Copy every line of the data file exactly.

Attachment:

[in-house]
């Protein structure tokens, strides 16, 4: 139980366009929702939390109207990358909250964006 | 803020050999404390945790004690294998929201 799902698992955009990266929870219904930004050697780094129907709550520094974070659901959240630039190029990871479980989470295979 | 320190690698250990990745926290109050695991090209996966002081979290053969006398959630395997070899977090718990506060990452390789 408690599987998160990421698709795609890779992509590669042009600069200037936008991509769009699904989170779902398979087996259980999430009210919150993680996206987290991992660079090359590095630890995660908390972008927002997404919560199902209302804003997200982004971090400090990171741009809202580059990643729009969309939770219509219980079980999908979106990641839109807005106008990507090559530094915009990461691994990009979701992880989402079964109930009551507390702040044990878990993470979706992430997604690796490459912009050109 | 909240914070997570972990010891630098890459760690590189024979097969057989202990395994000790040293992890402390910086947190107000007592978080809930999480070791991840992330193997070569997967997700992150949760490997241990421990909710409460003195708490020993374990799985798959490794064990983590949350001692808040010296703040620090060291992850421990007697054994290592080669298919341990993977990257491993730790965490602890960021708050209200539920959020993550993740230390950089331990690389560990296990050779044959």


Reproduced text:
[in-house]
């Protein structure tokens, strides 16, 4: 139980366009929702939390109207990358909250964006 | 803020050999404390945790004690294998929201 799902698992955009990266929870219904930004050697780094129907709550520094974070659901959240630039190029990871479980989470295979 | 320190690698250990990745926290109050695991090209996966002081979290053969006398959630395997070899977090718990506060990452390789 408690599987998160990421698709795609890779992509590669042009600069200037936008991509769009699904989170779902398979087996259980999430009210919150993680996206987290991992660079090359590095630890995660908390972008927002997404919560199902209302804003997200982004971090400090990171741009809202580059990643729009969309939770219509219980079980999908979106990641839109807005106008990507090559530094915009990461691994990009979701992880989402079964109930009551507390702040044990878990993470979706992430997604690796490459912009050109 | 909240914070997570972990010891630098890459760690590189024979097969057989202990395994000790040293992890402390910086947190107000007592978080809930999480070791991840992330193997070569997967997700992150949760490997241990421990909710409460003195708490020993374990799985798959490794064990983590949350001692808040010296703040620090060291992850421990007697054994290592080669298919341990993977990257491993730790965490602890960021708050209200539920959020993550993740230390950089331990690389560990296990050779044959």